Accompanying this issue, parents have also demanded for fees’ reimbursements or reductions. Schools which have maintained effective distance-learning provision have an upper-hand to maintain their fee structures; however, some schools are considering fee rebates and bursaries for families experiencing temporary financial difficulties. There were some cases of parents using “fake news” via social media to put pressure on schools, and school leaders are already learning to check all claims made by parents before responding.
On the operational front, schools are reviewing their crisis continuity plans on the potential of future campus closures. Many are exploring online platforms that work best for them and putting structures and practices in place to ensure all members of their school community are well-placed.
On the positive note, many international schools have undoubtedly responded more resiliently and creatively than national schools- they may be seen by parents as more dependable educational solutions for their children. According to recent reports by ISC Research, Hong Kong, Japan, Indonesia, Philippines, Singapore and some others are looking to phase the school openings from end-May or early-June.
Longer-term impact to schools Post-COVID-19
As the possibility of a recession looms, fewer people will be able to afford premium schooling post-COVID-19. Economies with a high focus on tourism will be affected greatly- some of the international schools in these regions have already lost 30% of their enrolments.
As with regions where expats are prevalent, the challenge remains in replacing leaving expats due to more stringent VISA restrictions on people returning. This has cascading effects on staffing and new recruits, as well as student admissions. The supply of international teachers may also be affected by their willingness to live abroad for an extended time period whilst the campuses are closed.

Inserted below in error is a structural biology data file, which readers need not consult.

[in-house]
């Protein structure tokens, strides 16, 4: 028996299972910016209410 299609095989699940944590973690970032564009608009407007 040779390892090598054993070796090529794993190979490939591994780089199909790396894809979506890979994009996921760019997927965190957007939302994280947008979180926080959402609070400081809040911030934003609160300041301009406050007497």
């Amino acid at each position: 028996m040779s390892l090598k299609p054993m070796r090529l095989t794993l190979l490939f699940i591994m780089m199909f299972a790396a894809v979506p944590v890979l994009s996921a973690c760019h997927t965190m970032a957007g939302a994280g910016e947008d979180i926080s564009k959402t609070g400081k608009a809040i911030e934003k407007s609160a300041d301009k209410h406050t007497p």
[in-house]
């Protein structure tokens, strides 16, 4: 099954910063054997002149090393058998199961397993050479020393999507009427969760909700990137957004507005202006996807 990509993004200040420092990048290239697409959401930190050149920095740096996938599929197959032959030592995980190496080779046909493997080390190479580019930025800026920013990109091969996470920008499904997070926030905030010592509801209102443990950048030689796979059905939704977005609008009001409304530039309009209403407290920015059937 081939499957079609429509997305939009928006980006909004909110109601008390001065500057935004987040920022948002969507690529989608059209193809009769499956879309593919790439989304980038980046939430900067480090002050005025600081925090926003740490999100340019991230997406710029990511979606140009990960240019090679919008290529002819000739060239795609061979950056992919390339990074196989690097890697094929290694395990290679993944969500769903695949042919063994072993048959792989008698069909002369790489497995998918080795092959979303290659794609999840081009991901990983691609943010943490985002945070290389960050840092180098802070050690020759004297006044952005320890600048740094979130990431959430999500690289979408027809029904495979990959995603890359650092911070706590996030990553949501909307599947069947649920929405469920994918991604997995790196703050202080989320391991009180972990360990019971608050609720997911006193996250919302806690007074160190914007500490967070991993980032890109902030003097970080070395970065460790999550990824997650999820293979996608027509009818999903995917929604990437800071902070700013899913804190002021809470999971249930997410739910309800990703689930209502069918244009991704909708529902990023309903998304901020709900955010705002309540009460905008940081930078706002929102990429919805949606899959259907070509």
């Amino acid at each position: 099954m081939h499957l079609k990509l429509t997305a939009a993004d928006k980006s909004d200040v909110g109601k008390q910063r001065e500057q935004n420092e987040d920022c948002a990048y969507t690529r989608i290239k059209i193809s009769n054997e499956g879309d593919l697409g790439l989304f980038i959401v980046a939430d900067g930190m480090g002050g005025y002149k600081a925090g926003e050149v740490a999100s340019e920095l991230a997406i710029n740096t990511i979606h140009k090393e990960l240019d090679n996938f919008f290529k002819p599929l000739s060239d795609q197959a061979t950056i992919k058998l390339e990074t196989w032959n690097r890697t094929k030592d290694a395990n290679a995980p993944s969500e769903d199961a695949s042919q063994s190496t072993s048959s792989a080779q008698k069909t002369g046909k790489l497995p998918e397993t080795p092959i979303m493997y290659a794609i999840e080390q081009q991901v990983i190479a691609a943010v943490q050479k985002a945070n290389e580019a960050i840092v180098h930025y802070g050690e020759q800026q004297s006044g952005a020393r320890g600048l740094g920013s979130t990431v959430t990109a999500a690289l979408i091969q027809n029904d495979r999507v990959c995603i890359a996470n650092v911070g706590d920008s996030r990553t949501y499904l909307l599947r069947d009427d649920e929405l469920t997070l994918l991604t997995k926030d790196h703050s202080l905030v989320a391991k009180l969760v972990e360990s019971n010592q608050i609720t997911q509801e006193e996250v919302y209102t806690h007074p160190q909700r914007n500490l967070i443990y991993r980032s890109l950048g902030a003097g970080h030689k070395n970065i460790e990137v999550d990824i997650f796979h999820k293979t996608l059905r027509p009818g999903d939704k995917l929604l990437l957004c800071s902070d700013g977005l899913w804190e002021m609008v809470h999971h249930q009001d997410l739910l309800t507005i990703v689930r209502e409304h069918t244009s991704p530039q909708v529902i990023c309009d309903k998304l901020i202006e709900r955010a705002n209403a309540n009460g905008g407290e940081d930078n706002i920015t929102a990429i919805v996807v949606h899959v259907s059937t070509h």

As a result of COVID-19, some parents may be more cautious about sending their children to an overseas boarding schools as in the US and UK; wanting to keep their children close to home and choose a local national or private school instead.
While Sam has shown that the market has been immensely affected, on a hopeful note based on experience with previous crises, education is valued extremely highly by many parents particularly throughout Asia. Following a recession during the Global Financial Crisis in 2008, many parents kept their children in international schools even though they are financially-impacted in other aspects of their lives.
ISC Research has been tracking global developments on the International Schools’ market since the hit of COVID-19, like school closures and re-openings, examination changes, best practices by schools, as well as free and easily-accessible resources for schools. Here are some additional resources that you may find helpful:-
Sam Fraser is a speaker at the forthcoming 2nd International Schools APAC conference which is happening from 15-18 September 2020, and will be delivered fully-digital.
Repurposed to address emerging and likely permanent shifts in the International Schools’ market, the content will be practical and strategic. Immediate COVID related solutions will be balanced with a longer-term industry outlook.